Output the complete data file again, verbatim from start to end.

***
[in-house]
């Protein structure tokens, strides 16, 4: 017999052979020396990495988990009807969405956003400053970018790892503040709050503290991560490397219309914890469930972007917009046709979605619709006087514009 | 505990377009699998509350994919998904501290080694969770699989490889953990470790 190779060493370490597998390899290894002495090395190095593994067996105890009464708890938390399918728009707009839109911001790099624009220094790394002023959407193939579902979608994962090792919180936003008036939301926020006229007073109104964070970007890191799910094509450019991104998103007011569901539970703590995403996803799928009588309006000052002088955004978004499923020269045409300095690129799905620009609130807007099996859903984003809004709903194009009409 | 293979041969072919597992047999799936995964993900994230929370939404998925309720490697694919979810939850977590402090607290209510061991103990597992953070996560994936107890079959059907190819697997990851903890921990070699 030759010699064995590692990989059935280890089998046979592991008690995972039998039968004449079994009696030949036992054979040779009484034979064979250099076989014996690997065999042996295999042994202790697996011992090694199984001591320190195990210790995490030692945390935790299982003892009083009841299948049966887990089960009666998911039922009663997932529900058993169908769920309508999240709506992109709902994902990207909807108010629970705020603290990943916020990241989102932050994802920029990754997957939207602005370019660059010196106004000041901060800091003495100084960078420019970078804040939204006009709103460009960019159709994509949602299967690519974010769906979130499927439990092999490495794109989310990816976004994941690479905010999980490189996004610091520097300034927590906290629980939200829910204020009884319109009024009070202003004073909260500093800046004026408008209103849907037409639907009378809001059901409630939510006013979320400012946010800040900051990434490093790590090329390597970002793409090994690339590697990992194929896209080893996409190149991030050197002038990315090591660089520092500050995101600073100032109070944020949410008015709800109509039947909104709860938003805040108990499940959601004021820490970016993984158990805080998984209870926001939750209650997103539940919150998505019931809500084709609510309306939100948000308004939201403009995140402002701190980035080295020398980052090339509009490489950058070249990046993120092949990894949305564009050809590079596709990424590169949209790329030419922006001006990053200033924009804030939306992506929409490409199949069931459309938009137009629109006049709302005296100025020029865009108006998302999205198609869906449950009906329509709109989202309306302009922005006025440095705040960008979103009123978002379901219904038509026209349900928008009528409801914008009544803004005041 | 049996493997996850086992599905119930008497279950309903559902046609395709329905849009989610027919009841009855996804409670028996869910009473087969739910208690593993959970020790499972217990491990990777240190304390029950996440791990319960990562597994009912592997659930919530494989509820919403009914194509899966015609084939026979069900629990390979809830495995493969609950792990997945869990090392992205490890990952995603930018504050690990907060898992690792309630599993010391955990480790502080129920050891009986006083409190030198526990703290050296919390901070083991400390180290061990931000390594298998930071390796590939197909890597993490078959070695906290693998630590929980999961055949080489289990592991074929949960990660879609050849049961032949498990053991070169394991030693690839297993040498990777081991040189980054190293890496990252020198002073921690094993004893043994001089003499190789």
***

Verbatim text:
[in-house]
């Protein structure tokens, strides 16, 4: 017999052979020396990495988990009807969405956003400053970018790892503040709050503290991560490397219309914890469930972007917009046709979605619709006087514009 | 505990377009699998509350994919998904501290080694969770699989490889953990470790 190779060493370490597998390899290894002495090395190095593994067996105890009464708890938390399918728009707009839109911001790099624009220094790394002023959407193939579902979608994962090792919180936003008036939301926020006229007073109104964070970007890191799910094509450019991104998103007011569901539970703590995403996803799928009588309006000052002088955004978004499923020269045409300095690129799905620009609130807007099996859903984003809004709903194009009409 | 293979041969072919597992047999799936995964993900994230929370939404998925309720490697694919979810939850977590402090607290209510061991103990597992953070996560994936107890079959059907190819697997990851903890921990070699 030759010699064995590692990989059935280890089998046979592991008690995972039998039968004449079994009696030949036992054979040779009484034979064979250099076989014996690997065999042996295999042994202790697996011992090694199984001591320190195990210790995490030692945390935790299982003892009083009841299948049966887990089960009666998911039922009663997932529900058993169908769920309508999240709506992109709902994902990207909807108010629970705020603290990943916020990241989102932050994802920029990754997957939207602005370019660059010196106004000041901060800091003495100084960078420019970078804040939204006009709103460009960019159709994509949602299967690519974010769906979130499927439990092999490495794109989310990816976004994941690479905010999980490189996004610091520097300034927590906290629980939200829910204020009884319109009024009070202003004073909260500093800046004026408008209103849907037409639907009378809001059901409630939510006013979320400012946010800040900051990434490093790590090329390597970002793409090994690339590697990992194929896209080893996409190149991030050197002038990315090591660089520092500050995101600073100032109070944020949410008015709800109509039947909104709860938003805040108990499940959601004021820490970016993984158990805080998984209870926001939750209650997103539940919150998505019931809500084709609510309306939100948000308004939201403009995140402002701190980035080295020398980052090339509009490489950058070249990046993120092949990894949305564009050809590079596709990424590169949209790329030419922006001006990053200033924009804030939306992506929409490409199949069931459309938009137009629109006049709302005296100025020029865009108006998302999205198609869906449950009906329509709109989202309306302009922005006025440095705040960008979103009123978002379901219904038509026209349900928008009528409801914008009544803004005041 | 049996493997996850086992599905119930008497279950309903559902046609395709329905849009989610027919009841009855996804409670028996869910009473087969739910208690593993959970020790499972217990491990990777240190304390029950996440791990319960990562597994009912592997659930919530494989509820919403009914194509899966015609084939026979069900629990390979809830495995493969609950792990997945869990090392992205490890990952995603930018504050690990907060898992690792309630599993010391955990480790502080129920050891009986006083409190030198526990703290050296919390901070083991400390180290061990931000390594298998930071390796590939197909890597993490078959070695906290693998630590929980999961055949080489289990592991074929949960990660879609050849049961032949498990053991070169394991030693690839297993040498990777081991040189980054190293890496990252020198002073921690094993004893043994001089003499190789």